Ver. 9. “For God is my witness, whom I serve with my spirit in the Gospel of His Son.”

Words these of an Apostle’s bowels of affection, the showing forth this of fatherly concernment!2 And what is it which he says, and why does he call God to witness? He had to declare his feeling toward them. Since then he had not as yet ever seen them, he therefore called no man to witness, but Him Who entereth in the hearts. For since he was saying, “I love you,” and as a token thereof alleged his praying continually for them, and wishing to come to them, and neither was this self-evident, he betakes himself to the trustworthy testimony. Will then any one of you be able to boast that he remembers, when praying at his house (epi thj oikiaj) the entire body of the Church? I think not. But Paul drew near to God in behalf not of one city only, but of the whole world, and this not once, or twice, or thrice, but continually. But if the continually bearing any one about in one’s memory would not happen without much love; to have any in one’s prayers, and to have them there continually, think what great affection and friendship that implies. But when he says, “Whom I serve with my spirit in the Gospel of His Son,” he shows us at once the grace of God, and also his own humble-mindedness; the grace of God because He entrusted to him so great a matter; but his own humility, because he imputes it all not to his own zeal, but to the assistance of the Spirit. But the addition of “the Gospel,” shows the kind of ministry. For there are many and diverse modes of service. And as under kings all are ranged under one that beareth kingly power, and all have not to minister (diakonountai) about the same thing, but to one belongeth the ministry of ruling armies and to another that of ordering cities and to another again that of keeping treasures in the storehouses, thus also in spiritual things, one serveth God and laboreth (latreuei kaidouleuei) in believing and ordering his own life well, and another in undertaking the care of strangers, and another in taking in hand the patronship of them that be in need. As even during the Apostle’s own tithe, they of Stephen’s company served God in the guardianship of the widows, others (alloi 2 mss., all wn) in the teaching of the word, of whom also Paul was, serving in the preaching of the Gospel. And this was the fashion of his service: for it was to this that he was appointed. On this account, he not only calls God to witness, but also says what he was entrusted with, to show that having so great things put into his hands, he would not have called Him Who trusted them to him to witness what was false. And therewith he wished to make another point out also, viz. that he could not but have this love and care for them. For that they might not say “who art thou? and, from whence? that thou sayest that thou art anxious over a city so great, and most imperial,” he shows that he must needs have this care,3 if at least the sort of service that was committed to him, was to declare the Gospel: for he that hath this put into his hands, must needs have continually upon his mind them that are to receive the word. And he shows another thing besides this by saying, “in my spirit;” that this service is much higher than either the Gentile or the Jewish. For the Gentile is both fleshly and in error, and the Jewish is true indeed, yet even this is fleshly. But that of the Church is the opposite of the Gentile, but more lofty than the Jewish by a great deal. For the mode of our service is not with sheep and oxen and smoke and fat, but by a spiritual soul, which Christ also shows in saying that “God is a Spirit, and they that worship Him must worship Him in spirit and in truth.” (John iv. 24.)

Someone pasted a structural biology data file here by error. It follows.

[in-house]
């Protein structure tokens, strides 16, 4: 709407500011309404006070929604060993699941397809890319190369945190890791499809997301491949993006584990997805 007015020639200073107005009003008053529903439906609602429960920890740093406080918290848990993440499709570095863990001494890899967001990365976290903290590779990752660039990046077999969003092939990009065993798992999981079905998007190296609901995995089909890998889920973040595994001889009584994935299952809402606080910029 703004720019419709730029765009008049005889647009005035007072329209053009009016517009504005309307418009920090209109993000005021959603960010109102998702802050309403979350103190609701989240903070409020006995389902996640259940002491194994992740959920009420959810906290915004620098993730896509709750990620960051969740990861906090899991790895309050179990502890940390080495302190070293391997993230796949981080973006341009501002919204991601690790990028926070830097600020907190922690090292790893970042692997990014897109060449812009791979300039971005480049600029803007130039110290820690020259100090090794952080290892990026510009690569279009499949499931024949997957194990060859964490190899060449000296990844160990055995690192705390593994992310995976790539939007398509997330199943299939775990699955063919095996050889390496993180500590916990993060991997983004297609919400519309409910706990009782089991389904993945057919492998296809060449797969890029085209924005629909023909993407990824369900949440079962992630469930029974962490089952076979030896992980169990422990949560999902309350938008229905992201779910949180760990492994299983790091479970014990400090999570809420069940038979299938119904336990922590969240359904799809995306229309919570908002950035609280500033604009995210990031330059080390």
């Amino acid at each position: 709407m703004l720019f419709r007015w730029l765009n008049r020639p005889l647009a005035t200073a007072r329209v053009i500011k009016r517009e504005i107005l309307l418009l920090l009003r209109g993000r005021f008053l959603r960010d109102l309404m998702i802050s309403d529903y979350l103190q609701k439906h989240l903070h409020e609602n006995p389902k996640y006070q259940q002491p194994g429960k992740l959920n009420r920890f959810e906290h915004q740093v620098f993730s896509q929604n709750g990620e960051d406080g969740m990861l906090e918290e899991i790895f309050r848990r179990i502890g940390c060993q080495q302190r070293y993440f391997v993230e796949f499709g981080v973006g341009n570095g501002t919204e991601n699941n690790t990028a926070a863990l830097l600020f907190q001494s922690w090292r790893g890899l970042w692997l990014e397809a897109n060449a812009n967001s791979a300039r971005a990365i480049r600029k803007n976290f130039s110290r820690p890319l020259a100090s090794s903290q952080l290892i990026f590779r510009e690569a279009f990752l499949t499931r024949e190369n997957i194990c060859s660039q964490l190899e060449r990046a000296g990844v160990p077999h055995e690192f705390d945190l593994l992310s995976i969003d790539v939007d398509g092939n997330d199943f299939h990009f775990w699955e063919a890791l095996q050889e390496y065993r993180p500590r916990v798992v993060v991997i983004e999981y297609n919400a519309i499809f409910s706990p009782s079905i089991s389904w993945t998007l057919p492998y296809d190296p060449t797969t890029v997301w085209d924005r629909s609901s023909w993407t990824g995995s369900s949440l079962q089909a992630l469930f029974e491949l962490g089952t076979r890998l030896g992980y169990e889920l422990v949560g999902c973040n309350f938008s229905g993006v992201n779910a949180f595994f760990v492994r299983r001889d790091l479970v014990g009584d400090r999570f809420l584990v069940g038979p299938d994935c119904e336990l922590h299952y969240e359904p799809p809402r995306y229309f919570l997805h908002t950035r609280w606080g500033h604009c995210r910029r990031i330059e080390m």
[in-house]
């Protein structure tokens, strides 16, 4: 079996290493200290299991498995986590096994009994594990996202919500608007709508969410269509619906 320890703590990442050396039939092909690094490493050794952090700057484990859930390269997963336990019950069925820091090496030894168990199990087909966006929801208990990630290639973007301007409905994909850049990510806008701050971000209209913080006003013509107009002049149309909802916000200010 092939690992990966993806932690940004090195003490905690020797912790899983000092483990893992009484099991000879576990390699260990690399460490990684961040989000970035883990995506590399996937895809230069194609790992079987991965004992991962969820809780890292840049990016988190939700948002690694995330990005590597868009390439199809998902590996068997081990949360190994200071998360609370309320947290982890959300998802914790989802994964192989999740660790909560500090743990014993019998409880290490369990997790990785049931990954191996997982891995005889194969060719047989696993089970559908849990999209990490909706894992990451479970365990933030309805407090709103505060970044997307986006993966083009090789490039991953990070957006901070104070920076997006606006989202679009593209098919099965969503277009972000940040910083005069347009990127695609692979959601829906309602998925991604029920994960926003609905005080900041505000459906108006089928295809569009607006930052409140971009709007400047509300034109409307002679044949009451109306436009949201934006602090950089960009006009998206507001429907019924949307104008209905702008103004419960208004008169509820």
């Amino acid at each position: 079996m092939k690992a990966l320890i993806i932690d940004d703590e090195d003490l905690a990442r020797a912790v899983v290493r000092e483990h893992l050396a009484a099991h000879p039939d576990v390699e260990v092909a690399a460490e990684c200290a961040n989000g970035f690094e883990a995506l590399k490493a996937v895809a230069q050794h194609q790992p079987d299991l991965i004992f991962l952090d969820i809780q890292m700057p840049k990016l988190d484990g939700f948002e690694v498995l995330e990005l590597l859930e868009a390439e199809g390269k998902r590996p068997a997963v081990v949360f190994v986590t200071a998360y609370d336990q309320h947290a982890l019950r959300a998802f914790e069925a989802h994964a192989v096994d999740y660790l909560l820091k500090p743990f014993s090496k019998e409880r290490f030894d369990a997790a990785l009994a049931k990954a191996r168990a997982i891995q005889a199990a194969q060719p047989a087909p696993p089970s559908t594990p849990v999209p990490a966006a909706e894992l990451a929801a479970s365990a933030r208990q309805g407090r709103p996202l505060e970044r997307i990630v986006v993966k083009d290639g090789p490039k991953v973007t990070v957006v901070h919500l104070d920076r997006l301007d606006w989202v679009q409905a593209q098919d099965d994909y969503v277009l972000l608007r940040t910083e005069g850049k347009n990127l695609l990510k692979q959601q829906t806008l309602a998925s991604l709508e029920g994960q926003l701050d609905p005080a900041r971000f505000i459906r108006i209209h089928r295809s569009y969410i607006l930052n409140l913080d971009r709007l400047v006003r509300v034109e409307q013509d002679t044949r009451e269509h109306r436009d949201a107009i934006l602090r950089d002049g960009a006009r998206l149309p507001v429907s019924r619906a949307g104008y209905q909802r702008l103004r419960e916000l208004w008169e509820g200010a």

“In the Gospel of His Son.” Having said above that it was the Father’s Gospel, here he says it is the Son’s. So indifferent is it to say the Father’s or the Son’s! For he had learnt from that blessed voice that the things of the Father are the Son’s, and the things of the Son are the Father’s. For “all Mine are Thine, and Thine are Mine.” (John xvii. 10.)

“That without ceasing I make mention of you always in my prayers.” This is the part of genuine love, and he seems indeed to be saying some one thing, yet states four things even here. Both that he remembers, and that he does so continually, and that it is in his prayers, and that it is to ask great things for them.

Ver. 10, 11. “Making request, if by any means now at length I might have a prosperous journey by the will of God to come untoyou.”